Before iTunes and music videos, the way to promote a record was to have it played on the radio. I guess that's still true to some extent. Unfortunately, the record companies today own the radio stations, so there's a weird congenital thing going on that kind of makes me vomit.
But I digress. The other way a label could support their artist's new release was to slap an ad in Billboard, Rolling Stone, Creem, or even Omni and National Lampoon. Well, I've collected a bunch of ads for your viewing pleasure. Enjoy.
"One Tin Soldier" was a modest hit for the Canadian group The Original Caste; however, you probably know the version from Billy Jack which was recorded by Coven.
Coven was a rather interesting group. They are credited with introducing the "Sign of the Horns". Don't believe Alice Cooper, Gene Simmons or Ronnie James Dio when they stake their claim to the invention; it was undoubtedly Coven.
And unlike Sabbath and other so-called satanic rock groups that used the satanism shtick as a gimmick, Coven were actually into to, going so far as to sign their record contract in blood.
The album's producer (Dickie Goodman) had a deal with the glass bottle industry which was starting to lose ground to plastics in the soda market. Hence the name.
Wrestling fans will know the guy at the top of this ad. "The Mouth of the South" was the vocalist for a group that charted "Cinnamon Girl" earlier and higher than Neil Young.
I saw these guys on VH1 a few years back, and my God they were a sad lot. Apparently, the mother was being abused and they were all miserable wretches. What was with the fathers of these family bands back then? The Beach Boys, The Jackson 5, The Cowsills,... all had domineering douche-bag dads. If only The Partridge Family really had Reuben Kincade instead of bi-polar dad Jack Cassidy, things might have been different.
Perhaps only notable for the fact that it was produced by Todd Rundgren.
Named after a T.S. Elliot poem, Mungo Jerry is known above all for "In the Summertime" - a hit across the entire planet. The group continued to bask in popularity in the U.K. with "Mungomania" actually becoming a word. In the U.S., they faded into the domain of one-hit-wonders.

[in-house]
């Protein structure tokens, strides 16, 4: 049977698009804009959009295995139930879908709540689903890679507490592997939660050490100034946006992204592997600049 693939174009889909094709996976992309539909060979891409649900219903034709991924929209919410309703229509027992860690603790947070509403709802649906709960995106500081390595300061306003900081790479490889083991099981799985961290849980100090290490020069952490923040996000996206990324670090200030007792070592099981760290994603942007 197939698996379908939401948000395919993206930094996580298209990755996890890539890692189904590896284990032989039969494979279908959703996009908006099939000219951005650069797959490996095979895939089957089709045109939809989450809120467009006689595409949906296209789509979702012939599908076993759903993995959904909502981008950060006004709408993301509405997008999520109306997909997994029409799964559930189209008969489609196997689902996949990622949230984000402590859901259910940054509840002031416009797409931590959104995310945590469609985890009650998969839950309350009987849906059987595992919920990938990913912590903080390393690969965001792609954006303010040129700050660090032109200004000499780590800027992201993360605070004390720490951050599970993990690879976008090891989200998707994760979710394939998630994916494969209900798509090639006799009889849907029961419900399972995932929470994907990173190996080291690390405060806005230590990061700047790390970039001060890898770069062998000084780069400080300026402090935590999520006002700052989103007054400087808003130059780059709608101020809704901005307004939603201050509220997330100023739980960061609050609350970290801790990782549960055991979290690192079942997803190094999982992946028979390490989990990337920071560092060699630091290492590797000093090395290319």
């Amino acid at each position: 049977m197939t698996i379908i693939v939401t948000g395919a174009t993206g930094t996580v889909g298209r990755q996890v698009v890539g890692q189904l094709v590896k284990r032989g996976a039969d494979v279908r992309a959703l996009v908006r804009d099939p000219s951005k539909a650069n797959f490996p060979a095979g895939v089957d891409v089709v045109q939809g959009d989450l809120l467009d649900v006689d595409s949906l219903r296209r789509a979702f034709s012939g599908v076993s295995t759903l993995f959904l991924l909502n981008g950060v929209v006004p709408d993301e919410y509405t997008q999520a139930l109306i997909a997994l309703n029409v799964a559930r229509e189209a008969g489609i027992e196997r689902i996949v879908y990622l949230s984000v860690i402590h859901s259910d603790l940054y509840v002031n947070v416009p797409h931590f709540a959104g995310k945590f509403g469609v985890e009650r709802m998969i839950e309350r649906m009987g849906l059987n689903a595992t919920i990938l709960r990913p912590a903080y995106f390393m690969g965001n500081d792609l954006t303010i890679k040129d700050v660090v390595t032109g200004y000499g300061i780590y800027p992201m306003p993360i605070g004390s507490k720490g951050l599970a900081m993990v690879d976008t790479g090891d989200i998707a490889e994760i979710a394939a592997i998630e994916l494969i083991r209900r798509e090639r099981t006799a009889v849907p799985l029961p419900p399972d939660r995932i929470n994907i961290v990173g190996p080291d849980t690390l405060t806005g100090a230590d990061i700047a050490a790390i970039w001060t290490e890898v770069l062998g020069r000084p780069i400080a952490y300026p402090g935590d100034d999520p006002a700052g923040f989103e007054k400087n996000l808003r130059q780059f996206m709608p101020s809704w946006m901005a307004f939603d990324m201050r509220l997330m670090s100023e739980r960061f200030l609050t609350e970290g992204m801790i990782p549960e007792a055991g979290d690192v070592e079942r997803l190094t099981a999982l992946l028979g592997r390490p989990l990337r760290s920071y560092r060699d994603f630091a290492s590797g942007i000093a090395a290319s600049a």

Not to be confused with the Kinks classic "Where Have All the Good Times Gone" (later covered by Van Halen.
An old song from the 1950s given that hippie flare with it being released in other languages. Groovy.
One of the big differences between McCartney albums and Beatles albums was that Beatles albums had no throw away tracks. From Rubber Soul through Abbey Road, there isn't a single song I'd throw onto the cutting room floor (yes, I'd even keep "Wild Honey Pie"). Not so, the McCartney and Wings albums.
That being said, there's a shit ton of McCartney tracks that are just incredible that don't get much play these days. "Junk", "Too Many People" and "Every Night" are my favorites at the moment.
Thus, when the record was played over the airwaves, it sounded awful. The songs played before and after on the radio sounded crisp and loud; Rastus sounded flat and muted. Certainly, some of the tracks should have just been scrapped; but the band recorded it in a mini-mall next to a Baskin-Robbins, expecting the record company to edit the music. They didn't even change the order of the songs - they are in the order as they were recorded.
And who debuts with a double album anyway? Rastus claims they received a minimal stipend from the record company, but then never got another dime. A story that was all too common back in the day.